The Graveyard Book
by Neil Gaiman
Analysis: What's Up With the Epigraph?
Epigraphs are like little appetizers to the great entrée of a story. They illuminate important aspects of the story, and they get us headed in the right direction.
Rattle his bones
Over the stones
It’s only a pauper
Who Nobody owns
– Traditional Nursery Rhyme
If we plug this little rhyme into Google, and scroll through the gazillions of results, we find that these are popular lines, and that variations of them go way back in history. We even found a version in “The Hand That Rocks the Cradle,” a song by the English band The Smiths. Their version goes, “Rattle my bones all over the stones / I’m only a beggar man whom nobody owns.” The song goes on to say that those “words are older than sin,” like we were just saying.
To prove just how far back this rhyme goes, we found a popular poem from 1842 (which isn’t quite as old as sin, but old enough) by English poet T. Noel. Noel’s poem is called “The Pauper’s Drive," and it shares some themes with The Graveyard Book, especially the themes of Death, Compassion and Forgiveness, and Society and Class.
Since Graveyard author Neil Gaiman is English and has read tons of books, we’d be surprised if he doesn’t know about this connection. So why doesn’t he cite Noel or others who use the lines? Well, because Gaiman’s version is still a little different from all of those, especially with capitalizing the word “Nobody” to make it directly apply to Nobody Owens. We’ll come back to that in a moment, but first let’s look at Noel’s poem. We’re not giving up on that comparison yet, no matter what Gaiman has capitalized.
So the speaker of Noel’s poem is watching as a pauper (poor person) who just died is bumped around roughly in a broken hearse (in this case, dragged by horses) over the cobblestone streets to the Potter’s Field. (The Potter’s Field is where they bury people who die without leaving money, relatives, or friends to pay for a proper burial.) The poem’s speaker hears the driver of the hearse singing, “Rattle his bones over the stones / he’s only a pauper whom nobody owns.” The poem’s speaker then scolds the other spectators because they’re being disrespectful. He thinks it’s awful that they honor rich gentlemen when they die, but not paupers (people who die penniless). In the final line of the poem, the speaker says,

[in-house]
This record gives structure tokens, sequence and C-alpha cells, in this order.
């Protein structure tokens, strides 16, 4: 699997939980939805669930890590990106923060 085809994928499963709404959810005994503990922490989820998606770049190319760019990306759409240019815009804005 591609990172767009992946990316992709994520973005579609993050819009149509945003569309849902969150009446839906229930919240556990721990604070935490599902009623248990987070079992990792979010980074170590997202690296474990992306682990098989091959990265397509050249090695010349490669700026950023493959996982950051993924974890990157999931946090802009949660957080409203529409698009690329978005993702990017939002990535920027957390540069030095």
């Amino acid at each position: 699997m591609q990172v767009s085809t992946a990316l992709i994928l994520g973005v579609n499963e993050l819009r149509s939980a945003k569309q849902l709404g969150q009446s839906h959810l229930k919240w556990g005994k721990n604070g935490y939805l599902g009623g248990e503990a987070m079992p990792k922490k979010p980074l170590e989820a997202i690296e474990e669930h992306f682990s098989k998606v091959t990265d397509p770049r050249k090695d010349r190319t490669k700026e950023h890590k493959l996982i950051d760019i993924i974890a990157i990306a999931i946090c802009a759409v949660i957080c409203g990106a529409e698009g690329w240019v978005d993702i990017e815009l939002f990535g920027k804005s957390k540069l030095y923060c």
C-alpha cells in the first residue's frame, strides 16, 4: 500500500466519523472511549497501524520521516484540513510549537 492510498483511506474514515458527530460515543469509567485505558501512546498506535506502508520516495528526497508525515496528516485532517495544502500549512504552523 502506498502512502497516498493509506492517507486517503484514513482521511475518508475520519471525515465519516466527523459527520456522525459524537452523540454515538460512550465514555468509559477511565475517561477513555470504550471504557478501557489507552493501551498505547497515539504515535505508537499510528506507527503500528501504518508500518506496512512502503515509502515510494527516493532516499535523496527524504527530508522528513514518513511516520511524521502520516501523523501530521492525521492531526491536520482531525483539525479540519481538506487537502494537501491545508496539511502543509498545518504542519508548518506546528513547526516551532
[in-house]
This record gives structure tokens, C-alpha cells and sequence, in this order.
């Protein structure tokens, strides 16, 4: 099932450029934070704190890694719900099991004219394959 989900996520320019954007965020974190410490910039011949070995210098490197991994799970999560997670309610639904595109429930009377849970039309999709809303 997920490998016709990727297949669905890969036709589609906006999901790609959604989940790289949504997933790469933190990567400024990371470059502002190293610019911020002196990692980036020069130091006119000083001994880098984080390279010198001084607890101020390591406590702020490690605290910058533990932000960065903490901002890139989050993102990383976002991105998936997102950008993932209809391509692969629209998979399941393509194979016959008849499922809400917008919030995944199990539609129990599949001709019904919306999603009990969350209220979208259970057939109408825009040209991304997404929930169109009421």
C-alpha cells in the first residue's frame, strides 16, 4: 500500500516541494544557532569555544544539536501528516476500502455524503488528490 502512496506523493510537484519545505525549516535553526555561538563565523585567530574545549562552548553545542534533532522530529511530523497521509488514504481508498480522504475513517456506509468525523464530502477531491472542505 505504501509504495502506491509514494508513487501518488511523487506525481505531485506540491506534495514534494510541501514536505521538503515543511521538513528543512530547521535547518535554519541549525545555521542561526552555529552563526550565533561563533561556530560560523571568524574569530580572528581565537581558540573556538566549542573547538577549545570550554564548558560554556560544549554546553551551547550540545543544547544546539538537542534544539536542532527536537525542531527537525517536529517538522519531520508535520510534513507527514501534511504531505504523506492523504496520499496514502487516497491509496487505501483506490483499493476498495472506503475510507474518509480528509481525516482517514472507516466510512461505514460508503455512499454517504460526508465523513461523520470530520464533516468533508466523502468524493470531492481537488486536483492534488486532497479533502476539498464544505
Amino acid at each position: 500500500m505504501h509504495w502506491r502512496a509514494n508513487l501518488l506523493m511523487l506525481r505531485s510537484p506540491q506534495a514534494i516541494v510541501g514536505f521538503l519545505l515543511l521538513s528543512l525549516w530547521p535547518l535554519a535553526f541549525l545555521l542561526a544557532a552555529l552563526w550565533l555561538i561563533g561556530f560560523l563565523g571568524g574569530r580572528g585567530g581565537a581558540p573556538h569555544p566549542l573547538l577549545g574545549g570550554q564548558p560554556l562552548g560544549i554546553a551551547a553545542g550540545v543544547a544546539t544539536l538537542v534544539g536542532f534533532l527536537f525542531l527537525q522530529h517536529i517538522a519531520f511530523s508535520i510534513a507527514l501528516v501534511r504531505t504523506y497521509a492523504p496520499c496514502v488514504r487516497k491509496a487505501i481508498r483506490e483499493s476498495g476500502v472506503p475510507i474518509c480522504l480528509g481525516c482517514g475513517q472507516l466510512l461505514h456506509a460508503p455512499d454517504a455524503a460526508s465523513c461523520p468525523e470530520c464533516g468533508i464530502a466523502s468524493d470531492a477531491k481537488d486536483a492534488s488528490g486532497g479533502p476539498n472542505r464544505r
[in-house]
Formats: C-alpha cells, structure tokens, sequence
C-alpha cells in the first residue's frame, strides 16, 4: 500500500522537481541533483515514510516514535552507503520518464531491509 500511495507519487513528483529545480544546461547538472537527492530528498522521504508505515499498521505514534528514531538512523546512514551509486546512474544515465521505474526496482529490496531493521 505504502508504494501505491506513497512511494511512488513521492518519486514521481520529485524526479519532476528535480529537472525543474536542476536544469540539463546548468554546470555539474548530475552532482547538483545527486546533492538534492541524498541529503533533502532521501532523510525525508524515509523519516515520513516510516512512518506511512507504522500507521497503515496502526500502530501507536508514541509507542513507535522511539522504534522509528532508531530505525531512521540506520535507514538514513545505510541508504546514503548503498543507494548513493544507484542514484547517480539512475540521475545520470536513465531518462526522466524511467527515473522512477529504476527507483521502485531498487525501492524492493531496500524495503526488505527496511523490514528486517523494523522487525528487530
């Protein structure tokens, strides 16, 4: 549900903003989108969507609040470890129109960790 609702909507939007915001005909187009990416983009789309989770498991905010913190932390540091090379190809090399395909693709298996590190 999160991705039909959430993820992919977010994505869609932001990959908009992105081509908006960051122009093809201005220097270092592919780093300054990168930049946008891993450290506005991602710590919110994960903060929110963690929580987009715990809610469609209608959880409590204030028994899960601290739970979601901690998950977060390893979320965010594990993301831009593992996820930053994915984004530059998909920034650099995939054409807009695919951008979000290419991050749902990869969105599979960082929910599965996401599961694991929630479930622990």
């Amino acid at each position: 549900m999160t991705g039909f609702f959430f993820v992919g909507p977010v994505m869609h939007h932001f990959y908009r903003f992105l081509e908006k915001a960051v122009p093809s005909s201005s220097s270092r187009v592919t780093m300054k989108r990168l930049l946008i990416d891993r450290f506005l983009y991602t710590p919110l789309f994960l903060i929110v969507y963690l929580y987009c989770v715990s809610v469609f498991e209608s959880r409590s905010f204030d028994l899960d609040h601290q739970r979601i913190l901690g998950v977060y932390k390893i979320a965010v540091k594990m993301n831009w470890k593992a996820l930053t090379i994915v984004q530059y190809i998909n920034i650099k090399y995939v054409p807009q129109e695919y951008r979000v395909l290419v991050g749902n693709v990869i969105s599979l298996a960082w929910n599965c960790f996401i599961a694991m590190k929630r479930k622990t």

Bear softly his bones over the stones
Though a pauper, he’s one whom his Maker yet owns.
In other words, even though the man dies without money, friends, or family, he’s still owned by God. The poem argues that it is disrespectful to honor the dead based on how much money they had while they were living. The speaker thinks that we are not showing the best of ourselves when we act like this.
Does this message sound familiar? It should, because we get the same message from Chapter 4 of The Graveyard Book, “The Witch’s Headstone.” We like Bod so much and think he’s a great hero because he is able to get past all the prejudices of the graveyard people and seek out Liza Hempstock. Liza is a witch who was burned alive and then buried outside the graveyard in unconsecrated ground (as in, ground not formally blessed by a church), a Potter's Field. The fact that her grave isn’t taken care of and isn’t even marked by a headstone totally hurts her feelings. Bod feels the unfairness of this and takes great risk to score a headstone for her.
In the Noel poem “whom nobody owns” means that no person can claim (or own) the pauper as friend or relative, even though all of the people should claim him because God does. In The Graveyard Book, “who Nobody owns” seems to mean that Nobody Owens owns or claims the pauper. Since Nobody is a friend of the dead, this would be a good thing, right? The epigraph (which is very ambiguous) might be suggesting that it’s up to compassionate, sensitive people like Bod to honor the dead, even if most people don’t.
So what do you think of all this? Are dead people able to see how the living think of them after they die? Should we act as if they do, just in case? Is it important to honor the dead? If so, why? How might honoring the dead help the living as well? Can you think of other ways to interpret the epigraph?